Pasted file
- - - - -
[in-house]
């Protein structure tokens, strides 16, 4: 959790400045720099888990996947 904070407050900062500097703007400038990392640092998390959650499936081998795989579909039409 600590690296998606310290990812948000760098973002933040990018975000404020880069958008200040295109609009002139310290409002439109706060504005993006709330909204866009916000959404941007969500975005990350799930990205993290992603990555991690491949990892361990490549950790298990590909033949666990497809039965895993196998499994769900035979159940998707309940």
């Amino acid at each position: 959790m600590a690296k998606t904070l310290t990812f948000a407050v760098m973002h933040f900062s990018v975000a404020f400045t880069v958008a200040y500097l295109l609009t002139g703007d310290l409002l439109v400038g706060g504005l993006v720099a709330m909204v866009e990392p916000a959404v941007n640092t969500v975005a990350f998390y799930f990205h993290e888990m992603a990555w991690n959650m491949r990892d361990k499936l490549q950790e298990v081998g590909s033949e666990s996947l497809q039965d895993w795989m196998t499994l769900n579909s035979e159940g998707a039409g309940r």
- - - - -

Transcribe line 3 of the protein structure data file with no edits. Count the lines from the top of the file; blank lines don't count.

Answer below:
């Amino acid at each position: 959790m600590a690296k998606t904070l310290t990812f948000a407050v760098m973002h933040f900062s990018v975000a404020f400045t880069v958008a200040y500097l295109l609009t002139g703007d310290l409002l439109v400038g706060g504005l993006v720099a709330m909204v866009e990392p916000a959404v941007n640092t969500v975005a990350f998390y799930f990205h993290e888990m992603a990555w991690n959650m491949r990892d361990k499936l490549q950790e298990v081998g590909s033949e666990s996947l497809q039965d895993w795989m196998t499994l769900n579909s035979e159940g998707a039409g309940r």